For the gin martini variation (you don't want to dilute it as much, to avoid losing the natural flavors in the gin, or get it as cold or bruised), stir the same ingredients (gin in place of vodka) with ice in a cocktail shaker, then strain into a martini glass.

For a holiday cocktail party this year, pair martinis with hors d'oeuvres, advises San Diego-based cookbook author Diane Phillips, known as the Diva of Do-Ahead.

``Less is more.'' Offer just one classic martini, a couple of high-quality brands of liquor, and present a garnish bar with a variety of stuffed olives -- blue cheese, anchovy, garlic -- in addition to cocktail onions, hot peppers, and twists of lemon and lime.

When it comes to the appetizers, Phillips believes in keeping the buffet spread simple but delicious -- with all of the choices served cold or at room temperature.

So gather some friends together and raise a toast in celebration of ``Casino Royale'' -- and all those fabulous martinis Bond popularized.

Natalie Haughton, (818) 713-3692

natalie.haughton@dailynews.com

CLASSIC MARTINI

Strip of lemon peel (optional)

2 1/2 ounces premium gin OR vodka

Splash of vermouth (optional)

3 speared olives (optional)

For a proper lemon twist, rub lemon peel, yellow-side down (not the pith), around the edge of a chilled martini glass. Twist and drop into the glass. Combine the gin or vodka and vermouth in a cocktail shaker filled with ice. Shake and strain into the chilled martini glass. If you didn't use the lemon twist for garnish, then garnish with olives, if desired.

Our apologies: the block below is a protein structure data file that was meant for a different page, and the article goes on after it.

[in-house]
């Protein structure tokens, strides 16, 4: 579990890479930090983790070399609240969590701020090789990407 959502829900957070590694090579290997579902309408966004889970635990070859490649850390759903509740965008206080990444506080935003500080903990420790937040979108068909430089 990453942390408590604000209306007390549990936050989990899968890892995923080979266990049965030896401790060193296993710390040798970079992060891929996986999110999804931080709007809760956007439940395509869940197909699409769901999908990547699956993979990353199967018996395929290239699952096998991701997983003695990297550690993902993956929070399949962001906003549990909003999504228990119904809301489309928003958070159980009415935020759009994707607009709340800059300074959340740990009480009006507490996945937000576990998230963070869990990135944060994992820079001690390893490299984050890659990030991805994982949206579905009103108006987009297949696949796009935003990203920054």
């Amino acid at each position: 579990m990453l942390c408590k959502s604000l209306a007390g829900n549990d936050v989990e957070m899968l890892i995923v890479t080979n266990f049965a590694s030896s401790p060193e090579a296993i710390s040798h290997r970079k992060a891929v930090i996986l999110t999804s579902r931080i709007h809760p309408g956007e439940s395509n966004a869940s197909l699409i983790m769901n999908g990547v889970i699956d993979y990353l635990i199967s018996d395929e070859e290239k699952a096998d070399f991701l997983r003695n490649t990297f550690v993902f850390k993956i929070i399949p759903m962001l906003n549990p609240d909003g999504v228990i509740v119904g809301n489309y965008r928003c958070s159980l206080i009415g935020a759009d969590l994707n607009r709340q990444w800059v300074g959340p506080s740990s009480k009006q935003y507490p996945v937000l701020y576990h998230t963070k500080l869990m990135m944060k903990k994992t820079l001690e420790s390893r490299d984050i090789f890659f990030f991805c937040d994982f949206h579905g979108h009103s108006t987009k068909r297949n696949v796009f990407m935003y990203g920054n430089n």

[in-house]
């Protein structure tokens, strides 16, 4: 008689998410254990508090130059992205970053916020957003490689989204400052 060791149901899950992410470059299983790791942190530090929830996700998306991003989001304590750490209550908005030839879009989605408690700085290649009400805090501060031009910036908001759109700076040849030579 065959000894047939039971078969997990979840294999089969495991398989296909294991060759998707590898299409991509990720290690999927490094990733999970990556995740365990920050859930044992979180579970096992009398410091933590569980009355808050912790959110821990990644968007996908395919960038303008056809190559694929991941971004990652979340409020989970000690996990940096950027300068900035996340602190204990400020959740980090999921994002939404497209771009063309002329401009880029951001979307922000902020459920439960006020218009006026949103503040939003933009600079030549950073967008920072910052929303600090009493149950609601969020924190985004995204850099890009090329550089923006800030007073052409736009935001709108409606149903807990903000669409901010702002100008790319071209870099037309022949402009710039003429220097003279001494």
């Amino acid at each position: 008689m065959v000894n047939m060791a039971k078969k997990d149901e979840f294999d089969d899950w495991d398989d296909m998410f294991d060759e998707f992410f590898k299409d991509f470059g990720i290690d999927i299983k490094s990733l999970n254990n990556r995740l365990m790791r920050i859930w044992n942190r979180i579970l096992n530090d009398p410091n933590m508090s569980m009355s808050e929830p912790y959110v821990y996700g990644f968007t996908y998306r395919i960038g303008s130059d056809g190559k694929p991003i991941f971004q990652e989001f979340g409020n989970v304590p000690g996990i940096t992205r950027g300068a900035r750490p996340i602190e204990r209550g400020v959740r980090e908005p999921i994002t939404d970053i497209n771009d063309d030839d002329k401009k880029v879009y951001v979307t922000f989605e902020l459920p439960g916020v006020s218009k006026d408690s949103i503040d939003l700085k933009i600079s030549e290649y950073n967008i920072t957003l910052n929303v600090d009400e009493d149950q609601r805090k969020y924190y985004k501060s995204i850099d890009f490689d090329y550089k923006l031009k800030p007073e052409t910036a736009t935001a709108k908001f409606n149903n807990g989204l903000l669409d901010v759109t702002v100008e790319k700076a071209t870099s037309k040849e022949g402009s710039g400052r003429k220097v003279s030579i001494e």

Makes 1 serving

From ``101 Martinis,'' by Kim Haasarud.

VESPER (JAMES BOND) MARTINI

The cocktail described by James Bond in the novel ``Casino Royale'': ``Three measures of Gordon's (gin), one of vodka, and a half-measure of Kina Lillet (aka Lillet Blanc, a type of wine made with fruit, brandy and herbs -- not as bitter as vermouth). Shake it very well until it's ice cold, then add a large thin slice of lemon peel.''

NOTE: Lillet Blanc, an aperitif, is available at Beverages & More locations in Canoga Park, Van Nuys, Valencia, Thousand Oaks (and other locations); and Wally's in West Los Angeles.

From ``101 Martinis,'' by Kim Haasarud.

CRAN-TINIS

1 cup (8 ounces) cranberry juice

1/2 cup (4 ounces) citrus OR plain vodka

1/4 cup (2 ounces) Triple Sec OR orange juice

1 teaspoon fresh lime juice

Fresh cranberries, if desired

Lime slices, if desired

Fill a martini shaker or a 3-cup covered container half full with ice. Add all ingredients except cranberries and lime slices; cover and shake. Pour into martini or tall-stemmed glasses, straining the ice. Garnish glasses with fresh cranberries and lime slices on picks.

Makes 4 servings, about 1/2 cup EACH

From ``Betty Crocker Christmas Cookbook.''

HERBED GOAT CHEESE BITES

1 tablespoon fresh thyme leaves

1 tablespoon fresh flat-leaf parsley

1 tablespoon fresh tarragon

1 tablespoon fresh mint

1 (8-ounce) log soft fresh goat cheese

1 baguette

2 tablespoons extra-virgin olive oil

1/2 cup oil-packed sun-dried tomatoes

1/2 cup fresh basil leaves

Combine thyme, parsley, tarragon and mint leaves on a cutting board and chop them finely together. Unwrap log of goat cheese and roll it in the chopped herbs, pressing the herbs to adhere.

Cut baguette into thin slices and drizzle them with a little extra-virgin olive oil. Gently press slices into a muffin cup so that they form a boat-like shape. Bake in a preheated 350- degree oven 5 to 7 minutes. They should be lightly browned and crisp. Let baguette slices cool in muffin tins.

Top each baguette slice with a thin slice of herbed goat cheese. Top with a sun-dried tomato and garnish with fresh basil leaves.

Makes 16 to 20

From ``Tyler's Ultimate: Brilliant Simple Food to Make Anytime,'' by Tyler Florence.

VODKA MARTINI

As preferred by James Bond in the films.

4 measures vodka

1 measure dry vermouth

Shake vodka and vermouth with ice. Do not stir. (Shaking gives the misty effect and extra chill preferred by Bond.) Add a green olive. Garnish with a thin slice of lemon peel. Serve in a cocktail glass.

From http://members.tripodcom/istiyak_khan/rules/drink.html.

TEX-MEX LAYERED DIP

1 (15-ounce) can black beans, drained and rinsed

2 tablespoons chunky-style salsa

Shredded lettuce, for serving plate

1 1/2 cups sour cream